Most new homes are built within some form of HOA
Six of every 10 homes built in 2017 were part of a community or homeowner's association, according to Census Bureau data. That's up more than 25 percent since 2009 when around 47 percent of newly built homes were within an HOA.
An analysis of the Census Bureau's Survey of Construction by the National Association of Home Builders shows more than half of all homes built since 2011 are part of a formal homeowner association. Except for 2014 when there was a slight decline, there has been a steady increase in the percent of home homes built in HOAs each year since 2009 when data were first collected.
The Census Bureau defines community or homeowner's associations as "formal legal entities created to maintain common areas of a development and to enforce private deed restrictions; these organizations are usually created when the development is built, and membership is mandatory."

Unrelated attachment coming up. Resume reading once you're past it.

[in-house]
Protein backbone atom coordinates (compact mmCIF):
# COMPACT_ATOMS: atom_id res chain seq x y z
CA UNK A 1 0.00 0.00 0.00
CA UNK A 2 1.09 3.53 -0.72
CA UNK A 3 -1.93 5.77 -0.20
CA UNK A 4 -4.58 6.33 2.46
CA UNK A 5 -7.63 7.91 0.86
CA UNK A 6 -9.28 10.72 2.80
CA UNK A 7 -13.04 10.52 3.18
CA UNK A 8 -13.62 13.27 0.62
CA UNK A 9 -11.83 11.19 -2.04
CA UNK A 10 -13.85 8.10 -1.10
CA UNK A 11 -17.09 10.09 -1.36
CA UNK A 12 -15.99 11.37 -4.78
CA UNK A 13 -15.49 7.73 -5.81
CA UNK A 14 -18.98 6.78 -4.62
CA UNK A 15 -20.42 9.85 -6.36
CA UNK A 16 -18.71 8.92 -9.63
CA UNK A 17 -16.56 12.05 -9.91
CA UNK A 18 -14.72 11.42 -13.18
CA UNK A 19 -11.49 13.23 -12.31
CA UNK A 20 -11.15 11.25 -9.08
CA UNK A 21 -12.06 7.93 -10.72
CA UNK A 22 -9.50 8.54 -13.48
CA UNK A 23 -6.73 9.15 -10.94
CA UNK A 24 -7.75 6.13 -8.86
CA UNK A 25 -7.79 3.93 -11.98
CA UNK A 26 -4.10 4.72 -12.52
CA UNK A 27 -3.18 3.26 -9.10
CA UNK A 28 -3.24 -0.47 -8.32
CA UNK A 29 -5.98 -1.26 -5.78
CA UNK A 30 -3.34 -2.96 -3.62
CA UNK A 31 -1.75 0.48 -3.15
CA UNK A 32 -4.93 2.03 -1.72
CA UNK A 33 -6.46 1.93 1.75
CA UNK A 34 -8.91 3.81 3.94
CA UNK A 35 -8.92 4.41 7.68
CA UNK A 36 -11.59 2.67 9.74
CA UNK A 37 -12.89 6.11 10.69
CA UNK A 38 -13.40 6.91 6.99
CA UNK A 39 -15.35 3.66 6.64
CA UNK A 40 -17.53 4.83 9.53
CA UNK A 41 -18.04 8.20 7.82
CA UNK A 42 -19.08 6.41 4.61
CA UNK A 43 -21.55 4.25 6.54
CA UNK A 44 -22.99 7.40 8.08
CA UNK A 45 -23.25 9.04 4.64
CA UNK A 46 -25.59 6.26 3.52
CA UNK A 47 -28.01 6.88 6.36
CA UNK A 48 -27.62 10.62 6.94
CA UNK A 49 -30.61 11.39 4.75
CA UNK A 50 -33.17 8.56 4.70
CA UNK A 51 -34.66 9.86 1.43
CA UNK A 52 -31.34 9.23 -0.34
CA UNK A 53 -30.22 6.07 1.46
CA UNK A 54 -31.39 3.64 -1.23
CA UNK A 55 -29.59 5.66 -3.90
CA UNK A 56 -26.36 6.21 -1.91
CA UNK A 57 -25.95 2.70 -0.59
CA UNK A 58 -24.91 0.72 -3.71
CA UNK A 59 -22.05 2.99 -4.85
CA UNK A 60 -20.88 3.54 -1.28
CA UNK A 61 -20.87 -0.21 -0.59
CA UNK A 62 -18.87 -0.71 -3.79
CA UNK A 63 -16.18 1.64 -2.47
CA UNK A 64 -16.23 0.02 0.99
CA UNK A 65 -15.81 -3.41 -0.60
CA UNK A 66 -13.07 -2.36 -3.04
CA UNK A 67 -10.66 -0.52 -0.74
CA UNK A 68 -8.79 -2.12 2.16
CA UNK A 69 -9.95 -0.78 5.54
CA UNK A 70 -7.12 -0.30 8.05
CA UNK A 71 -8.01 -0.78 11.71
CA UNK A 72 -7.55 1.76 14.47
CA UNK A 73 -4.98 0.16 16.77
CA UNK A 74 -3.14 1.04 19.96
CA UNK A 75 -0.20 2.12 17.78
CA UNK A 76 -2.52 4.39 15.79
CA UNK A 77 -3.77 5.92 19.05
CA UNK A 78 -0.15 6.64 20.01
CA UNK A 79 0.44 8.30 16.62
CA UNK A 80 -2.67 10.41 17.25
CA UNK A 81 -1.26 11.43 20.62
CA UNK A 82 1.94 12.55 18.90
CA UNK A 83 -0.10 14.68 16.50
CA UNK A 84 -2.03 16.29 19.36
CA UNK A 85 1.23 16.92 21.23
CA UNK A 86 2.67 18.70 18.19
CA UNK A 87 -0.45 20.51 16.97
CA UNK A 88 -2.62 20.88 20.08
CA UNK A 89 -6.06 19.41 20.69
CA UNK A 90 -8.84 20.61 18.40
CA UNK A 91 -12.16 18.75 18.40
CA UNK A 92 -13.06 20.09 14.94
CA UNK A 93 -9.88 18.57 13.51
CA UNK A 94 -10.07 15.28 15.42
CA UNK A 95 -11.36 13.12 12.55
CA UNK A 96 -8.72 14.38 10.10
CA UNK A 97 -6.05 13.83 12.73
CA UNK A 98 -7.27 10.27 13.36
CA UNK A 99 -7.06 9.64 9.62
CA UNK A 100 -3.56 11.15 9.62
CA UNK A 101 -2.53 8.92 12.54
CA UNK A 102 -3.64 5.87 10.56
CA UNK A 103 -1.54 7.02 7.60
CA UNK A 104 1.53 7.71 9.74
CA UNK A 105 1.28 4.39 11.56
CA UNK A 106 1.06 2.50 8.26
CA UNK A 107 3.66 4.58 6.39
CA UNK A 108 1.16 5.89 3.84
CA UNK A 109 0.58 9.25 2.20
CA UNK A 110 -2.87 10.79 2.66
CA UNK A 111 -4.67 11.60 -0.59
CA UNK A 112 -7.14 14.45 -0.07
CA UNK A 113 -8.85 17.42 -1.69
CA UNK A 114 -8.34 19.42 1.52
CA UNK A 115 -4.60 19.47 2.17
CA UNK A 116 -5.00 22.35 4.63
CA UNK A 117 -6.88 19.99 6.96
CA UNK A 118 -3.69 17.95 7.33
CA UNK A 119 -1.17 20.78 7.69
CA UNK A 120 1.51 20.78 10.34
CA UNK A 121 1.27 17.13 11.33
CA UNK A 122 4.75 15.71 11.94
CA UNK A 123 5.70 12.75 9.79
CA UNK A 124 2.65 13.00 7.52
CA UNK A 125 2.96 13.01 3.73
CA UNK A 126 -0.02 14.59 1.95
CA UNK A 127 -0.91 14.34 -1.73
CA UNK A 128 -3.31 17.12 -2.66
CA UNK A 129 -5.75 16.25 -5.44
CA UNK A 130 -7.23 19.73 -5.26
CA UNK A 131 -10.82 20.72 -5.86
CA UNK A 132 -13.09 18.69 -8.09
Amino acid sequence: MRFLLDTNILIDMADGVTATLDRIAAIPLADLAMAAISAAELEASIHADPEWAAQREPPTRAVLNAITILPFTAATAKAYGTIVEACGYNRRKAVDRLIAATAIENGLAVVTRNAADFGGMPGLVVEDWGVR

A comparison of the nine census divisions revealed the highest share, at 78.8 percent, was in the Mountain Division covering the states of Arizona, Colorado, Idaho, Montana, Nevada, New Mexico, Utah, and Wyoming.
Division 9, encompassing Alaska, California, Hawaii, Oregon, and Washington, reported 54 percent of new homes in such communities, enough to land in fourth place behind the South Atlantic Division and the West South Central Division.
The New England Division had the fewest homes being built as part of an HOA with only 22.2 percent.
More than 21 percent of the U.S. population in 2016 lived in common-interest communities, with homeowner associations accounting for around 55 percent of them, according to the National and State Statistical Review for that year. The Community Associations Institute, an international membership organization, estimates there are more than 351,000 HOAs in the U.S.